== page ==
Reprinted from Scaling Up Excellence: Getting to More Without Settling for Less , by Robert I. Sutton and Huggy Rao (Crown Business, 2014)
Chris Fry, Twitter’s head of engineering, once said (with some exaggeration): “The job of the hierarchy is to defeat the hierarchy.” Fry and fellow executive Steve Greene don’t believe that the hierarchy should be used to unleash anarchy. They mean it should be used, in Greene’s words, to “build a better organizational operating system,” a lesson that they gleaned from scaling up Salesforce.com’s development organization.
Fry and Greene emphasize that, although more roles and processes are needed as organizations and projects expand, skilled leaders wield their power to eliminate needless friction and complexity—not burden employees with “rules, tools, and fools” that make it tougher to do their jobs and waste money and talent.
Smith and Campbell also emphasized to the mostly Intuit audience that people in staff positions need to think and act the same way. We followed up with Intuit to learn more about how the company’s leaders lived this belief. We were especially struck by the changes they’ve made to speed and smooth the decision-making process. After an internal task force examined how product teams decide what goes into a new software release, they found that too many managers were too involved in such decisions.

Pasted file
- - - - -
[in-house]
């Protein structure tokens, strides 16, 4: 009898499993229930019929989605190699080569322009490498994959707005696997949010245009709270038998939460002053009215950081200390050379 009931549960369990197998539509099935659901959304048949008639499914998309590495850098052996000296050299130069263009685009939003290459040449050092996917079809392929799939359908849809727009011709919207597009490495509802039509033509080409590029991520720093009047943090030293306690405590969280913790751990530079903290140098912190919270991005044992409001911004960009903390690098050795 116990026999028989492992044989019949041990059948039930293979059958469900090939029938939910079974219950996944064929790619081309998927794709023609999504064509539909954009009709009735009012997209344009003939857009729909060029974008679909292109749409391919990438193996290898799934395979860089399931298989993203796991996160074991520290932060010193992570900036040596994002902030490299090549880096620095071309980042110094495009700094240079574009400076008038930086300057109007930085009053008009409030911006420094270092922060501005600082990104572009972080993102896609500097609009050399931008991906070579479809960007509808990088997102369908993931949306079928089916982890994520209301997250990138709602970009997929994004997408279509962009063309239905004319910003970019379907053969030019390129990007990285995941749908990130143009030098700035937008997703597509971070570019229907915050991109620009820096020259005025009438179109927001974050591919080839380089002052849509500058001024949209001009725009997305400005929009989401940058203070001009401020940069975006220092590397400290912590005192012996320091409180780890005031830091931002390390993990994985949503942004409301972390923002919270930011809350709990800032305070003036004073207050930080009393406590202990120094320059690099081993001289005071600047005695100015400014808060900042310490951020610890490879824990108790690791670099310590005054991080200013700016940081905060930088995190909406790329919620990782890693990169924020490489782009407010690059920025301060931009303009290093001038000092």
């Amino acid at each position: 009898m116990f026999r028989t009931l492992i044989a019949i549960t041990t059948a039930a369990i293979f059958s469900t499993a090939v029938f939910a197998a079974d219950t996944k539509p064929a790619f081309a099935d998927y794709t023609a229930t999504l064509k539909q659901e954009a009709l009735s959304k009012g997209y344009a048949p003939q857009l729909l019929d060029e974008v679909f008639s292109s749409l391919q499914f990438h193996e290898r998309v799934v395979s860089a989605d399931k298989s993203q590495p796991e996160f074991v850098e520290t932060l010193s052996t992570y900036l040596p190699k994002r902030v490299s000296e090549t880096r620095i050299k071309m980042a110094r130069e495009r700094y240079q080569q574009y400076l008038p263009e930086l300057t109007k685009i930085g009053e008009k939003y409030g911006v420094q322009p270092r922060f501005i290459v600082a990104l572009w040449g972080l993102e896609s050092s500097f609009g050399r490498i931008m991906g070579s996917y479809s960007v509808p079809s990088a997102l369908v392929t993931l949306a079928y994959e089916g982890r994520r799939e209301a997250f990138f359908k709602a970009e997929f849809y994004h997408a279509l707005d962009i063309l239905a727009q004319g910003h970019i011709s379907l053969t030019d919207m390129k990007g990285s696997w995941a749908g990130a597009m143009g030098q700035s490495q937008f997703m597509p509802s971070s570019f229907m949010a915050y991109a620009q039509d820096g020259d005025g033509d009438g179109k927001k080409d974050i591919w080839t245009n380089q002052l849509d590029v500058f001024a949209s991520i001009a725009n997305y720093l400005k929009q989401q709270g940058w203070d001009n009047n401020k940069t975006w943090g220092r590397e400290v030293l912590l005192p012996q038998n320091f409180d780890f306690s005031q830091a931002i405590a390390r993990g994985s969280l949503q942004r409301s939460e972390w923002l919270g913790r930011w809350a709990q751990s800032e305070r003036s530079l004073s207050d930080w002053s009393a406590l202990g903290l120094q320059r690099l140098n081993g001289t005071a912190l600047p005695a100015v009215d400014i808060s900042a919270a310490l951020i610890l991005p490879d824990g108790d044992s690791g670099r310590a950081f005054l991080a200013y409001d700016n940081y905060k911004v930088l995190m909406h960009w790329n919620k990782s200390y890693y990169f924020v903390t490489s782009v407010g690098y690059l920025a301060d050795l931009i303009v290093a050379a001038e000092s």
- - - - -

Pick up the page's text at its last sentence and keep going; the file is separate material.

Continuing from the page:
The process was inefficient, unclear, and sometimes demoralizing for team members. After a detailed analysis, the task force rolled out a new decision process. It grants far more decision authority to small scrum teams that use agile software-development methods. Management’s role in each decision is limited to (at most) a pair of approvers: one sponsor to remove roadblocks and one coach to provide vision. The rest of the decision is left to the scrum team that best knows the product and the target customers.
This Intuit story demonstrates how a hierarchy ought to function during scaling: The best organizations perform constant subtraction, not just addition and multiplication. The story also reinforces a basic insight about scaling: “Many hands make light the work” is a dangerous half-truth. We’ve shown how adding people to an organization, a project, or a team creates costly side effects. As more people come aboard, members do (and should) devote more time and effort to communicate, coordinate, and maintain warm and trusting bonds. Despite such efforts, coordination and relationships are still prone to degenerate as more members join.
Follow what founders Akshay Kothari and Ankit Gupta did at Pulse News when communication problems started cropping up: If a team has more than six or seven members, break it into two or three subgroups.